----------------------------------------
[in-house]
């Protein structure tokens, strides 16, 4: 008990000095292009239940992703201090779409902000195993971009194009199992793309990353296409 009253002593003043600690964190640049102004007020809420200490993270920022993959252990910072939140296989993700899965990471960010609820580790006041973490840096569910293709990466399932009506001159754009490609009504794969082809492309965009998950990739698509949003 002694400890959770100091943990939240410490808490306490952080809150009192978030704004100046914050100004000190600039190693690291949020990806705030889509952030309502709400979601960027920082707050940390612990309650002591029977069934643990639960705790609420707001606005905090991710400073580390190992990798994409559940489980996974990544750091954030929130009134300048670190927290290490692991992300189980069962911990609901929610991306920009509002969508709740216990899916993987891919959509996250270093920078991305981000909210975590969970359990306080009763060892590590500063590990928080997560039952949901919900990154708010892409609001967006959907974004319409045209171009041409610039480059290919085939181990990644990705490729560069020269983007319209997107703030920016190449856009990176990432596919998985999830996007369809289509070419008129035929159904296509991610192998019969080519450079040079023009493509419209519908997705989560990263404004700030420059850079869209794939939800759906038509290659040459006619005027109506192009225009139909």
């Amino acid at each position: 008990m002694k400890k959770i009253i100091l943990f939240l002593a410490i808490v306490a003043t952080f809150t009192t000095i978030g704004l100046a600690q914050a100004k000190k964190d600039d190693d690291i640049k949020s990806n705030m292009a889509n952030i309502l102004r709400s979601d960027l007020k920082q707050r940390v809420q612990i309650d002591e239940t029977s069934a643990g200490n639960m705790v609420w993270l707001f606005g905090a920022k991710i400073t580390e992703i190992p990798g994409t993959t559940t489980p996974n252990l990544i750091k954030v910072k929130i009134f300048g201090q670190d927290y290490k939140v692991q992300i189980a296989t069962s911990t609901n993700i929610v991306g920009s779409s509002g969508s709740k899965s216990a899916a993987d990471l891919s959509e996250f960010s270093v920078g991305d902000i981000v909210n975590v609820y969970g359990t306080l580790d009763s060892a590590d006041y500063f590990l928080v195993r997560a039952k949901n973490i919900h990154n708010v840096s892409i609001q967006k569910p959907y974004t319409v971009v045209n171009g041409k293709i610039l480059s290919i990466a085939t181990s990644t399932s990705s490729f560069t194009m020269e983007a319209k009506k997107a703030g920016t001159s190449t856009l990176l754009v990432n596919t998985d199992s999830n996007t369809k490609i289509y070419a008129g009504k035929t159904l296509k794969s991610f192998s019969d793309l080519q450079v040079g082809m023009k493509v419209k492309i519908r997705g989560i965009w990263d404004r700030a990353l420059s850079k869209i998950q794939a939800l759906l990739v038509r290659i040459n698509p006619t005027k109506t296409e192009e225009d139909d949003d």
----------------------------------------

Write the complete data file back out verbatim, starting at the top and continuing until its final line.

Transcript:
[in-house]
């Protein structure tokens, strides 16, 4: 008990000095292009239940992703201090779409902000195993971009194009199992793309990353296409 009253002593003043600690964190640049102004007020809420200490993270920022993959252990910072939140296989993700899965990471960010609820580790006041973490840096569910293709990466399932009506001159754009490609009504794969082809492309965009998950990739698509949003 002694400890959770100091943990939240410490808490306490952080809150009192978030704004100046914050100004000190600039190693690291949020990806705030889509952030309502709400979601960027920082707050940390612990309650002591029977069934643990639960705790609420707001606005905090991710400073580390190992990798994409559940489980996974990544750091954030929130009134300048670190927290290490692991992300189980069962911990609901929610991306920009509002969508709740216990899916993987891919959509996250270093920078991305981000909210975590969970359990306080009763060892590590500063590990928080997560039952949901919900990154708010892409609001967006959907974004319409045209171009041409610039480059290919085939181990990644990705490729560069020269983007319209997107703030920016190449856009990176990432596919998985999830996007369809289509070419008129035929159904296509991610192998019969080519450079040079023009493509419209519908997705989560990263404004700030420059850079869209794939939800759906038509290659040459006619005027109506192009225009139909």
């Amino acid at each position: 008990m002694k400890k959770i009253i100091l943990f939240l002593a410490i808490v306490a003043t952080f809150t009192t000095i978030g704004l100046a600690q914050a100004k000190k964190d600039d190693d690291i640049k949020s990806n705030m292009a889509n952030i309502l102004r709400s979601d960027l007020k920082q707050r940390v809420q612990i309650d002591e239940t029977s069934a643990g200490n639960m705790v609420w993270l707001f606005g905090a920022k991710i400073t580390e992703i190992p990798g994409t993959t559940t489980p996974n252990l990544i750091k954030v910072k929130i009134f300048g201090q670190d927290y290490k939140v692991q992300i189980a296989t069962s911990t609901n993700i929610v991306g920009s779409s509002g969508s709740k899965s216990a899916a993987d990471l891919s959509e996250f960010s270093v920078g991305d902000i981000v909210n975590v609820y969970g359990t306080l580790d009763s060892a590590d006041y500063f590990l928080v195993r997560a039952k949901n973490i919900h990154n708010v840096s892409i609001q967006k569910p959907y974004t319409v971009v045209n171009g041409k293709i610039l480059s290919i990466a085939t181990s990644t399932s990705s490729f560069t194009m020269e983007a319209k009506k997107a703030g920016t001159s190449t856009l990176l754009v990432n596919t998985d199992s999830n996007t369809k490609i289509y070419a008129g009504k035929t159904l296509k794969s991610f192998s019969d793309l080519q450079v040079g082809m023009k493509v419209k492309i519908r997705g989560i965009w990263d404004r700030a990353l420059s850079k869209i998950q794939a939800l759906l990739v038509r290659i040459n698509p006619t005027k109506t296409e192009e225009d139909d949003d």